A Beginner’s Guide To Buying Harness Lanyards for Fall Arrest System

The fall arrest system has become a crucial part of any profession that works at dangerous heights. It prevents falls and mitigates injuries, fatalities, and other losses the workers might suffer. However, a complete fall arrest system has many components like anchor points, absorbers, full-body harness or vest, and lanyards.

This is a quick beginner’s guide for anyone looking to buy harness lanyards for their fall arrest system. Even if you want to replace your old one, this guide will help. So, let’s have a look: 

What Are Harness Lanyards?

A Harness lanyard is an integral component of any fall arrest system. Whether you have a full-body harness or a verst, these lanyards connect to the worker’s body and the anchor points. As a result, they provide a secure point for the worker in case they fall. Similarly, they distribute the force when a worker’s fall is prevented. The distributed force eliminates any chance for the worker to sustain any damage or injury. Harness lanyards are built to absorb the energy generated during the fall and to prevent the impact force of the sudden fall stop from damaging the worker’s body. 

Different Types of Lanyards 

Depending on the industry, profession, and the cost of the fall arrest system, there are different types of lanyards available for you. Some fall arrest systems combine two or more, while others might stick to a single lanyard. Let’s take a brief overview of these different types of lanyards:

  • Energy-Absorbing Lanyards: These operate like elastic or rubber bangs and strengthen or elongate when a person falls to dissipate the force and retract.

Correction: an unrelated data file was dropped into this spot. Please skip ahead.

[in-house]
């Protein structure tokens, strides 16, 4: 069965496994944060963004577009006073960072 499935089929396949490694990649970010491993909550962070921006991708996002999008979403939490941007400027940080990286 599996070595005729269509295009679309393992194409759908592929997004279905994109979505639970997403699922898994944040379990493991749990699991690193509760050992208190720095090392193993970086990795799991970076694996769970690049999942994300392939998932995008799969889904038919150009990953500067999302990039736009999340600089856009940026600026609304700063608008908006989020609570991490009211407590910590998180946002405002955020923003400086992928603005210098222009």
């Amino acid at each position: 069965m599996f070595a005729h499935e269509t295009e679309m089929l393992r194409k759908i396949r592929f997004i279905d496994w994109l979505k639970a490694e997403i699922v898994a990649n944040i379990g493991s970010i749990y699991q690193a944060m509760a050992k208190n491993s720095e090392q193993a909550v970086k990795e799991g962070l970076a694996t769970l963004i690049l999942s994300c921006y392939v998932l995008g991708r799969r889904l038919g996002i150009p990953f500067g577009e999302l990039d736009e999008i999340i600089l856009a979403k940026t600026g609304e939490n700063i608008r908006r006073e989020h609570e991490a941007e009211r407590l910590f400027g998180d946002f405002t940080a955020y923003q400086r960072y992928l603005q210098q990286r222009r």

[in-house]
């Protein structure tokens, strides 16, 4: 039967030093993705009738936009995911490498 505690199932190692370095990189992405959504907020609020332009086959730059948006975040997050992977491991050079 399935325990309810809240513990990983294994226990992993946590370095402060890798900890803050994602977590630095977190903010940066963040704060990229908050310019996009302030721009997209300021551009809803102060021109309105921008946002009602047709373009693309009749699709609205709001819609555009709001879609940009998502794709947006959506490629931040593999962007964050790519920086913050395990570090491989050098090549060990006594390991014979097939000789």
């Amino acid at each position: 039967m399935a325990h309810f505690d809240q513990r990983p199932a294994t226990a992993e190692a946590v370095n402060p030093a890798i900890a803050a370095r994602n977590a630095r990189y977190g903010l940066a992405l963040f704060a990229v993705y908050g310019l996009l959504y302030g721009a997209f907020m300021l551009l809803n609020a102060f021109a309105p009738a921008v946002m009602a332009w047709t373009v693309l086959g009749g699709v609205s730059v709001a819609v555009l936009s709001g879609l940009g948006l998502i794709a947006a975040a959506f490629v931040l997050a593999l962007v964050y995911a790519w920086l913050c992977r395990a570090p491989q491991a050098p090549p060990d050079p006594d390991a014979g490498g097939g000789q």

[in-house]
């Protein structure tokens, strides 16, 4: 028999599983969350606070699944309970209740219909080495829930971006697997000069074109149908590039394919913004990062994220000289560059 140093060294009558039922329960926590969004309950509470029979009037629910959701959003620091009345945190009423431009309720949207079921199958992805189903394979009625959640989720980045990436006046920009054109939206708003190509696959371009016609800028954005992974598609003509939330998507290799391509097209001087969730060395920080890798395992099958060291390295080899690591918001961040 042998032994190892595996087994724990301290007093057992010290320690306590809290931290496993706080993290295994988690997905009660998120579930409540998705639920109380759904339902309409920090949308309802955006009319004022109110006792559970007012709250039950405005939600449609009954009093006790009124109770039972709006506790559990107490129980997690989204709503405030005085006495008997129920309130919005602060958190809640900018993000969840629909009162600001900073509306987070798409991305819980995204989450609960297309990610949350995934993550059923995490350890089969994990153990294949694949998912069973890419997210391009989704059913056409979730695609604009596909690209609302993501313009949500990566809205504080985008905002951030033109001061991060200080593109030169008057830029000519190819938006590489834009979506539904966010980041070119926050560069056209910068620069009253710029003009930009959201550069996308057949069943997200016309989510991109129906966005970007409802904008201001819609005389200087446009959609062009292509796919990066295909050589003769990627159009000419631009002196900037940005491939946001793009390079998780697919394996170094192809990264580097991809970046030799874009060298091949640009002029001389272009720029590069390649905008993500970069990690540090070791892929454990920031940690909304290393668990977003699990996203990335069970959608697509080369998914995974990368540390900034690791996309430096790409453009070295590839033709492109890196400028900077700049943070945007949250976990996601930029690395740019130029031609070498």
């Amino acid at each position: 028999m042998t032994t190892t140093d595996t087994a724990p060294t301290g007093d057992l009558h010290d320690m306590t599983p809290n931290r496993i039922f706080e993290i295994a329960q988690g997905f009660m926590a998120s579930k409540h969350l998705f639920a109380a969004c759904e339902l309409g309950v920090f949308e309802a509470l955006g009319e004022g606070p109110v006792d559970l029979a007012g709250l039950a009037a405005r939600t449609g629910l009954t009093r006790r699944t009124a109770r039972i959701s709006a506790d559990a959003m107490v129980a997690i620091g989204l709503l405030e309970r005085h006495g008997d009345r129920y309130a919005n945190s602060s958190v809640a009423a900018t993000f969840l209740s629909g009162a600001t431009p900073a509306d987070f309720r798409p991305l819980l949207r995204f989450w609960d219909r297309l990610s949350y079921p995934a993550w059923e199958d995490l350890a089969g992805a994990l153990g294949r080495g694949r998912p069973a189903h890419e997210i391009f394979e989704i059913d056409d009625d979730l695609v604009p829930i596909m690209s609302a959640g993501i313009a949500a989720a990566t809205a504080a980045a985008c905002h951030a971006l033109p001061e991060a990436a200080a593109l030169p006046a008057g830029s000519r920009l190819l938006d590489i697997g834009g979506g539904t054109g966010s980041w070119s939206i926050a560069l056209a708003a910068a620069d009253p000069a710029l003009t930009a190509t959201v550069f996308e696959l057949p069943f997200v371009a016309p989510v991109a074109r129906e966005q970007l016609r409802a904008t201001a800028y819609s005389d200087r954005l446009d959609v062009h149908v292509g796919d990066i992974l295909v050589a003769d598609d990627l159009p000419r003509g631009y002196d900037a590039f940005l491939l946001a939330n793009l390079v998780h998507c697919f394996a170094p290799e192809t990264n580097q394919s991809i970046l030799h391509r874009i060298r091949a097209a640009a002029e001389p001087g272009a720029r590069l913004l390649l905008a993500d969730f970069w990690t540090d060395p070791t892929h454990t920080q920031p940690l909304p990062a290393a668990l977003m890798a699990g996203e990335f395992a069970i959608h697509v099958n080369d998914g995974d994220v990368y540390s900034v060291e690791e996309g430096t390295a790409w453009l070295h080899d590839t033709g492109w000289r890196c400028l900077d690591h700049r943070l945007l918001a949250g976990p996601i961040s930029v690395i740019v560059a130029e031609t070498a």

• Work Positioning Lanyards: Workers use these lanyards to maintain a stable position. Their rigidity makes it impossible for the worker to incur a fall hazard. 
  • Adjustable Lanyards: Workers can adjust these lanyards to work with different anchor points. It is a good choice for workers who move around or adapt to height frequently. 
  • Retractable Lanyards: These lanyards automatically retract the excess lanyard length to mitigate the trip hazard. Retractable lanyards are also known as self-retracting lifelines. 
  • Rope Lanyards: These are the general lanyards without any extra quality. They are lightweight and flexible, and used for general fall protection. 
  • Webbing Lanyards: Commonly used in construction sites, webbing lanyards have durable wedding material and are resistant to UV and other elemental conditions. 
  • Cable Lanyards: In harsh environments, durability is a priority. Cable lanyards thrive with stainless steel or galvanized steel cables for such requirements.
  • Twin-Leg Lanyards: Think of it as a fusion of energy-absorber and adjustable lanyards, made to move between anchor points. It grants mobility and safety. 
  • Single-Leg Lanyard: The lanyard connects to the harness point with a straightforward design. It is the default fall arrest system’s lanyard. 

How To Choose The Right Lanyard? 

Unless you have a highly rigid work requirement, opting for energy-absorbing lanyards is always a good idea. Fall restraint or work position lanyards aren’t the best choice for most work environments. The factors that you need to consider are:

  • The type of work (Industry).
  • Worker’s height and weight factor.
  • Maximum free fall distance that you should allow for the fall arrest system. It is usually 2 feet.
  • Maximum deceleration distance you can allow for the fall to stop. It is usually 3 to 4 feet at best.
  • Make sure that the fall arrest lanyard doesn’t let the worker extend a complete level (from one floor to another) because it won’t be safe. 

Once you consider these factors, it will be easier for you to purchase a lanyard. Ensure to check for international standard maintenance, regulation, and compliance to find the best lanyards in the market.